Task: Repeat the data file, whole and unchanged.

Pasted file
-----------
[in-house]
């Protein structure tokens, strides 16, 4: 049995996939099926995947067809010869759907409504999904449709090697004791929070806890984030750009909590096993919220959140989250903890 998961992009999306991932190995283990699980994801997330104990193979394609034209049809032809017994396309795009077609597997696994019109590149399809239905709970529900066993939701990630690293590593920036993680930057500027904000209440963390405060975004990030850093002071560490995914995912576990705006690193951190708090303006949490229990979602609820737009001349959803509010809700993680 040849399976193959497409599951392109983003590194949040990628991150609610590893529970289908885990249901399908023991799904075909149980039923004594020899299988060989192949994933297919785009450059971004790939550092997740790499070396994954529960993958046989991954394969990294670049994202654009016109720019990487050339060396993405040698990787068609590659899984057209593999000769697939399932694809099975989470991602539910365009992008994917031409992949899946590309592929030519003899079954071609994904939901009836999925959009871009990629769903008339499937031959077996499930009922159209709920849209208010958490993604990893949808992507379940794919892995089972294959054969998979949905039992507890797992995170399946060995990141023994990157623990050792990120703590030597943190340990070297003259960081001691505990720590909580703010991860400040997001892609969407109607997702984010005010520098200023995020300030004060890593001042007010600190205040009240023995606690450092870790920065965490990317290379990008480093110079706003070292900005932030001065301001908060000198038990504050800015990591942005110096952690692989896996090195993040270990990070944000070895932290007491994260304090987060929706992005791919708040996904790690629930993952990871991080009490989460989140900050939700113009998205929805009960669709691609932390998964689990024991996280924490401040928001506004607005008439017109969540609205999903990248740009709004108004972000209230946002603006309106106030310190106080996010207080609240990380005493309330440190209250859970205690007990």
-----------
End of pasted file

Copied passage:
[in-house]
């Protein structure tokens, strides 16, 4: 049995996939099926995947067809010869759907409504999904449709090697004791929070806890984030750009909590096993919220959140989250903890 998961992009999306991932190995283990699980994801997330104990193979394609034209049809032809017994396309795009077609597997696994019109590149399809239905709970529900066993939701990630690293590593920036993680930057500027904000209440963390405060975004990030850093002071560490995914995912576990705006690193951190708090303006949490229990979602609820737009001349959803509010809700993680 040849399976193959497409599951392109983003590194949040990628991150609610590893529970289908885990249901399908023991799904075909149980039923004594020899299988060989192949994933297919785009450059971004790939550092997740790499070396994954529960993958046989991954394969990294670049994202654009016109720019990487050339060396993405040698990787068609590659899984057209593999000769697939399932694809099975989470991602539910365009992008994917031409992949899946590309592929030519003899079954071609994904939901009836999925959009871009990629769903008339499937031959077996499930009922159209709920849209208010958490993604990893949808992507379940794919892995089972294959054969998979949905039992507890797992995170399946060995990141023994990157623990050792990120703590030597943190340990070297003259960081001691505990720590909580703010991860400040997001892609969407109607997702984010005010520098200023995020300030004060890593001042007010600190205040009240023995606690450092870790920065965490990317290379990008480093110079706003070292900005932030001065301001908060000198038990504050800015990591942005110096952690692989896996090195993040270990990070944000070895932290007491994260304090987060929706992005791919708040996904790690629930993952990871991080009490989460989140900050939700113009998205929805009960669709691609932390998964689990024991996280924490401040928001506004607005008439017109969540609205999903990248740009709004108004972000209230946002603006309106106030310190106080996010207080609240990380005493309330440190209250859970205690007990």